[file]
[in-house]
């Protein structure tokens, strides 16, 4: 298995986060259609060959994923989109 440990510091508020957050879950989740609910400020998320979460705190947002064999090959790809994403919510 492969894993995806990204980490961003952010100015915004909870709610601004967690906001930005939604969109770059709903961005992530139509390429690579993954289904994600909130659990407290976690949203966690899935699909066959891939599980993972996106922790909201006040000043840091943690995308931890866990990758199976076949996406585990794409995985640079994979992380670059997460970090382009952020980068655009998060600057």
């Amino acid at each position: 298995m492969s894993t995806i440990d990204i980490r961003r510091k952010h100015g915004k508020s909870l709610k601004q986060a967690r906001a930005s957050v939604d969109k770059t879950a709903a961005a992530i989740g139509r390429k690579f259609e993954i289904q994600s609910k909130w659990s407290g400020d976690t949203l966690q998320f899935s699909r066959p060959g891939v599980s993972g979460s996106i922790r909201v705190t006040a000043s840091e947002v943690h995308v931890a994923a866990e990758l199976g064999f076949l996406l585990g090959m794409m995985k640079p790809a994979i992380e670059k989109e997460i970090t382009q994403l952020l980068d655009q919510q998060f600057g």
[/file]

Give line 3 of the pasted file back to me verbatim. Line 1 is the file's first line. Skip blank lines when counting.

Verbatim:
């Amino acid at each position: 298995m492969s894993t995806i440990d990204i980490r961003r510091k952010h100015g915004k508020s909870l709610k601004q986060a967690r906001a930005s957050v939604d969109k770059t879950a709903a961005a992530i989740g139509r390429k690579f259609e993954i289904q994600s609910k909130w659990s407290g400020d976690t949203l966690q998320f899935s699909r066959p060959g891939v599980s993972g979460s996106i922790r909201v705190t006040a000043s840091e947002v943690h995308v931890a994923a866990e990758l199976g064999f076949l996406l585990g090959m794409m995985k640079p790809a994979i992380e670059k989109e997460i970090t382009q994403l952020l980068d655009q919510q998060f600057g």